The Internet has burned recently with commentary about women’s alleged new interest in the soft, doughy “dad bod.”
If you’re like us, you’ve said: “Are we even sure exactly what kind of bods dads have? Seth Rogen keeps being cited as a ‘dad bod’ archetype, and he doesn’t even have children. I’m really enjoying this national conversation about bods, but I wish it had more quantitative rigor.”
Well, your wish has come true. We have figured out exactly how much softer a man’s body gets, on average, when he becomes a father. To do this, we zeroed in on men 18 to 45 and compared those who had children who were under 18 and at home with those who did not.
The skinny: On average, dads are 10 pounds heavier than non-dads, they’re carrying nearly an extra 2 inches on their waist, and their bellies stick out an extra 1/2 inch.
We know this because the government’s Centers for Disease Control and Prevention takes stock of our national beer gut. Every few years, the National Health and Nutrition Examination Survey herds about 5,000 men and women into medical trailers to be poked, prodded, measured and weighed. Critically for dad-bod science, health care workers measure the sagittal abdominal diameter by having the subject lie flat on a table so they can measure how high the navel sits above the table surface to get an objective, scientific assessment of the gut.
The latest data from this survey found that half the non-dads in our 18-to-45 bracket had a sagittal abdominal diameter of less than 8 inches, but only 29 percent of the dads did. But dads seem to wear their extra paunch with some degree of comfort. Despite the extra 10 pounds, nearly as many dads described themselves as being “about the right weight” as those who are not dads. (The exact proportions are 49 percent and 53 percent.)
Call this fatherly self-satisfaction a result of diminished expectations: When asked their ideal weight, dads volunteered a number that was 5 pounds heavier than what non-dads did. And fathers seemed to be making no particular effort to fight the dad bod. They were no more likely than non-dads to say they had tried to lose weight in the past year, with 70 percent saying they hadn’t.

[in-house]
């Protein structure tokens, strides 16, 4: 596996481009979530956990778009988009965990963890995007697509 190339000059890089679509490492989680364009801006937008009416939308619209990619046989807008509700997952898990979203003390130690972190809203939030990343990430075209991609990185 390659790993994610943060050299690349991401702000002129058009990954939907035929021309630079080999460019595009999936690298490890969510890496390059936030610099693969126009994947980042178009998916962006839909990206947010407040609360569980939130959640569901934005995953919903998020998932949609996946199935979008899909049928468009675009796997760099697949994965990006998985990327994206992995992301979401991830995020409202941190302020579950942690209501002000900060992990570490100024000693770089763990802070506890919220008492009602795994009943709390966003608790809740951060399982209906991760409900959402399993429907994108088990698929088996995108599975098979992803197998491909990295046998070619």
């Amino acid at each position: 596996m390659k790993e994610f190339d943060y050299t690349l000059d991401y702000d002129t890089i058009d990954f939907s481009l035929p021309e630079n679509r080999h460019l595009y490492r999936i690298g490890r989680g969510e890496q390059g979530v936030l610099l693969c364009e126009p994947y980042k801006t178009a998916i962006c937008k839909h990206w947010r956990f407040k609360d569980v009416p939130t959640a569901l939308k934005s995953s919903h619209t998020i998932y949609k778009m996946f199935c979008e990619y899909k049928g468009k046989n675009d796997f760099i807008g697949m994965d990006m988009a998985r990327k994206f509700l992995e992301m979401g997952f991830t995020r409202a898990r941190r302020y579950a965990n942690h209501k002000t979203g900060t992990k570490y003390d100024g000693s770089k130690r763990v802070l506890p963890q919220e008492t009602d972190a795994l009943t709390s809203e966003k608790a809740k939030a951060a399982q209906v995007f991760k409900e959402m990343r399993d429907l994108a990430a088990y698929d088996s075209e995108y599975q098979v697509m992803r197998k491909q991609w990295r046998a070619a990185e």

We can’t definitively say that the dad bod is a consequence, rather than a cause, of fatherhood. After all, if the Internet is right that men with an extra layer of cushioning really are more attractive, perhaps they’re more likely to reproduce.
But two interesting pieces of evidence suggest there is something different about dads’ lives that causes the dad bod. Although dads weigh 10 pounds more than non-dads, when those in both groups 27 and older are asked how much they weighed at age 25, the weight difference was much smaller, only 3 pounds.
And the dad bod is barely evident among recent dads – those with only toddlers in the house – while it is much more prominent among those with older children and teens. Over the years, as these men relax into fatherhood, their waistlines seem to relax with them.
That relaxation does not seem to be just about getting older. Of the 10-pound difference we found between dads and non-dads, 3 pounds can be attributed to age: In part, dads tend to be a little heavier than non-dads because they tend to be a little older. And married men tend to be heavier than unmarried ones. But even after adjusting for differences in age and marital status, a noticeable difference between dad and non-dad bods persists.
Some in the news media have called the “dad bod” phenomenon a double standard: Nobody’s talking approvingly about the “mom bod,” even though the same data show approximately equal parenthood gains in weight, waistline and belly size for men and women. Parents of both sexes adjust their expectations in the same way: Moms in our age bracket were 8 pounds heavier than the non-moms, but, much like the dads, they adjusted their average desired weight targets up (by 4 pounds). Yet both moms and non-moms are much more likely than dads and non-dads to report that they tried to lose weight in the past year, and on average, women report they would like to lose about twice as much weight as men.
The “dad bod” fascination seems to be one of the manifestations of the double standard, and perhaps it’s something men across America have already internalized by deciding it’s OK to let themselves go at least a little.
Another finding: The belly gap between dads and non-dads is small compared with the variation among dads and among non-dads. Within the group we examined, 42 percent of dads had smaller paunches than the average non-dad, and 30 percent of non-dads brought more belly to the table than the average dad, at least as measured by the SAD.
So, maybe Seth Rogen isn’t such a bad dad-bod model after all. Just as you don’t have to go to the beach to get a “beach body,” you don’t need to have children to have a dad bod, as 30 percent of American non-dads from 18 to 45 already know.